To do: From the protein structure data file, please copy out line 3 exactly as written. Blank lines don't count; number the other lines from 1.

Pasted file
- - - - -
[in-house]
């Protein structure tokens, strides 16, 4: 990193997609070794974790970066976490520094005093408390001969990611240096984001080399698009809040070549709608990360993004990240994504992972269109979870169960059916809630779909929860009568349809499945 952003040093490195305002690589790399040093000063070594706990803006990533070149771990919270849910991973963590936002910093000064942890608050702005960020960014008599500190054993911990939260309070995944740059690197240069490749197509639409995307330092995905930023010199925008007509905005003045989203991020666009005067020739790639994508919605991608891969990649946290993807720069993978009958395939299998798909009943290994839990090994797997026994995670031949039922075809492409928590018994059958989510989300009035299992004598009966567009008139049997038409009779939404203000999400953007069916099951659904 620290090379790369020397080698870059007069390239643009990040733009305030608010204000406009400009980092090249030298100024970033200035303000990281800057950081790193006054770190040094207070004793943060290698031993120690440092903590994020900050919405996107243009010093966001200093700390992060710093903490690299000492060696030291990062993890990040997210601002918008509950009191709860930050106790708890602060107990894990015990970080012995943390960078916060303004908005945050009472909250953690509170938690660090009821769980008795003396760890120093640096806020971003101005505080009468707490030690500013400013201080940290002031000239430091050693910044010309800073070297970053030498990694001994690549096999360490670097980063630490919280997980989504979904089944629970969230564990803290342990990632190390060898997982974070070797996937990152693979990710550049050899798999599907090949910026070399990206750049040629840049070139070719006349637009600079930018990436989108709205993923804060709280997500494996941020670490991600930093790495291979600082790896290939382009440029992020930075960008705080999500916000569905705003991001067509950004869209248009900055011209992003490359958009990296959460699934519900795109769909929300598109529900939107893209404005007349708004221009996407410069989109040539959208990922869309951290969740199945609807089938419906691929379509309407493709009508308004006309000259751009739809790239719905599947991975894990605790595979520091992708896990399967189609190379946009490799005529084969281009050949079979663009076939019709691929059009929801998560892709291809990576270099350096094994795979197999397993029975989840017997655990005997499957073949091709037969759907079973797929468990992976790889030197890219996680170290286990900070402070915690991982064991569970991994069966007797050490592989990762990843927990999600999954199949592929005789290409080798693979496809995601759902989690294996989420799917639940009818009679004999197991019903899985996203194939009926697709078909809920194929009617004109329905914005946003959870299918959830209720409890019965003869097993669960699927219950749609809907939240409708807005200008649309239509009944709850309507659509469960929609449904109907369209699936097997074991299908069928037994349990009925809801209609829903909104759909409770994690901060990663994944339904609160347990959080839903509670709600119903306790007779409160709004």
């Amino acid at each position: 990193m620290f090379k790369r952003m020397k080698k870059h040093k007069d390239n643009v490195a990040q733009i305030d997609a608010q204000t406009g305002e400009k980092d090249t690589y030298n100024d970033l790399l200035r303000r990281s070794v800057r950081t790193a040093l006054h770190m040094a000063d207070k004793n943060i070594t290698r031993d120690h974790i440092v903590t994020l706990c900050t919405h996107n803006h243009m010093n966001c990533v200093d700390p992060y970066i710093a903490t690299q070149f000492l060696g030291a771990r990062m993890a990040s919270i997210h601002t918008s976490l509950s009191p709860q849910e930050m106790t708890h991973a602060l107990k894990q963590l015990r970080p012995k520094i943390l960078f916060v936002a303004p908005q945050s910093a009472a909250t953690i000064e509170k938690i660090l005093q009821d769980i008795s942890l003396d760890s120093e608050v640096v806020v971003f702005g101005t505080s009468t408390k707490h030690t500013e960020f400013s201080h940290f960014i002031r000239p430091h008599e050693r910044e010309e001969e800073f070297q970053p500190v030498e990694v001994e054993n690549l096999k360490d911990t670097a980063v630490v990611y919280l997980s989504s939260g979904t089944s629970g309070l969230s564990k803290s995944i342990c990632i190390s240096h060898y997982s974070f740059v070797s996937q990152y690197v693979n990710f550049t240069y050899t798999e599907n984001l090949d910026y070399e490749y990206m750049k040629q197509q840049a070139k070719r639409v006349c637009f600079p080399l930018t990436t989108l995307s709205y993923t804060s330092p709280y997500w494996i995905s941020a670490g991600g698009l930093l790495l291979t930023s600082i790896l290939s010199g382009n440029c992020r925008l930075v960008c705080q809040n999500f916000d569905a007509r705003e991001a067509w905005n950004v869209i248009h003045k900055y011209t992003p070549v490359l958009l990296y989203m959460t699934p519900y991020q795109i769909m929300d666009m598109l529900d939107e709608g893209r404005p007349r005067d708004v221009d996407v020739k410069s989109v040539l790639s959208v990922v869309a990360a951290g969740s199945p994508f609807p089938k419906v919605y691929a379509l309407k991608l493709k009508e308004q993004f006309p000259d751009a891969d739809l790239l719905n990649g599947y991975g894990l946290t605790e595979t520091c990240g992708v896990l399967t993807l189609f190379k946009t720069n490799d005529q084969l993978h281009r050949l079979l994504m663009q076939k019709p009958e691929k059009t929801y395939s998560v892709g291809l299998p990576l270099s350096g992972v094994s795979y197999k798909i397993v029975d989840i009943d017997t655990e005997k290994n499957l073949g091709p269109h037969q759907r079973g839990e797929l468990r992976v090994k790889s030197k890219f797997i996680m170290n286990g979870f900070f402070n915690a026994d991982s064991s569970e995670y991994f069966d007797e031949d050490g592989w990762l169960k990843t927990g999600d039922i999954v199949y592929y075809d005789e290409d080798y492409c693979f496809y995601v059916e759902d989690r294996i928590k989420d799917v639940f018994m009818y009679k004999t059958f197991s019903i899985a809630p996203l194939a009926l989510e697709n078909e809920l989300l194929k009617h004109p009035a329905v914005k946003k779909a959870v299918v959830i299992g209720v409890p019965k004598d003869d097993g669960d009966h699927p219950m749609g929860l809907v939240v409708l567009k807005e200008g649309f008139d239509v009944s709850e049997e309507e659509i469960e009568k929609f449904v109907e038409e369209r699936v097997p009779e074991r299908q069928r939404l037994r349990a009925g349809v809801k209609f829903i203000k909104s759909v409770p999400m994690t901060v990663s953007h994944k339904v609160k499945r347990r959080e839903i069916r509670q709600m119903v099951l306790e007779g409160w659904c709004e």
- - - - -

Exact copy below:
């Amino acid at each position: 990193m620290f090379k790369r952003m020397k080698k870059h040093k007069d390239n643009v490195a990040q733009i305030d997609a608010q204000t406009g305002e400009k980092d090249t690589y030298n100024d970033l790399l200035r303000r990281s070794v800057r950081t790193a040093l006054h770190m040094a000063d207070k004793n943060i070594t290698r031993d120690h974790i440092v903590t994020l706990c900050t919405h996107n803006h243009m010093n966001c990533v200093d700390p992060y970066i710093a903490t690299q070149f000492l060696g030291a771990r990062m993890a990040s919270i997210h601002t918008s976490l509950s009191p709860q849910e930050m106790t708890h991973a602060l107990k894990q963590l015990r970080p012995k520094i943390l960078f916060v936002a303004p908005q945050s910093a009472a909250t953690i000064e509170k938690i660090l005093q009821d769980i008795s942890l003396d760890s120093e608050v640096v806020v971003f702005g101005t505080s009468t408390k707490h030690t500013e960020f400013s201080h940290f960014i002031r000239p430091h008599e050693r910044e010309e001969e800073f070297q970053p500190v030498e990694v001994e054993n690549l096999k360490d911990t670097a980063v630490v990611y919280l997980s989504s939260g979904t089944s629970g309070l969230s564990k803290s995944i342990c990632i190390s240096h060898y997982s974070f740059v070797s996937q990152y690197v693979n990710f550049t240069y050899t798999e599907n984001l090949d910026y070399e490749y990206m750049k040629q197509q840049a070139k070719r639409v006349c637009f600079p080399l930018t990436t989108l995307s709205y993923t804060s330092p709280y997500w494996i995905s941020a670490g991600g698009l930093l790495l291979t930023s600082i790896l290939s010199g382009n440029c992020r925008l930075v960008c705080q809040n999500f916000d569905a007509r705003e991001a067509w905005n950004v869209i248009h003045k900055y011209t992003p070549v490359l958009l990296y989203m959460t699934p519900y991020q795109i769909m929300d666009m598109l529900d939107e709608g893209r404005p007349r005067d708004v221009d996407v020739k410069s989109v040539l790639s959208v990922v869309a990360a951290g969740s199945p994508f609807p089938k419906v919605y691929a379509l309407k991608l493709k009508e308004q993004f006309p000259d751009a891969d739809l790239l719905n990649g599947y991975g894990l946290t605790e595979t520091c990240g992708v896990l399967t993807l189609f190379k946009t720069n490799d005529q084969l993978h281009r050949l079979l994504m663009q076939k019709p009958e691929k059009t929801y395939s998560v892709g291809l299998p990576l270099s350096g992972v094994s795979y197999k798909i397993v029975d989840i009943d017997t655990e005997k290994n499957l073949g091709p269109h037969q759907r079973g839990e797929l468990r992976v090994k790889s030197k890219f797997i996680m170290n286990g979870f900070f402070n915690a026994d991982s064991s569970e995670y991994f069966d007797e031949d050490g592989w990762l169960k990843t927990g999600d039922i999954v199949y592929y075809d005789e290409d080798y492409c693979f496809y995601v059916e759902d989690r294996i928590k989420d799917v639940f018994m009818y009679k004999t059958f197991s019903i899985a809630p996203l194939a009926l989510e697709n078909e809920l989300l194929k009617h004109p009035a329905v914005k946003k779909a959870v299918v959830i299992g209720v409890p019965k004598d003869d097993g669960d009966h699927p219950m749609g929860l809907v939240v409708l567009k807005e200008g649309f008139d239509v009944s709850e049997e309507e659509i469960e009568k929609f449904v109907e038409e369209r699936v097997p009779e074991r299908q069928r939404l037994r349990a009925g349809v809801k209609f829903i203000k909104s759909v409770p999400m994690t901060v990663s953007h994944k339904v609160k499945r347990r959080e839903i069916r509670q709600m119903v099951l306790e007779g409160w659904c709004e």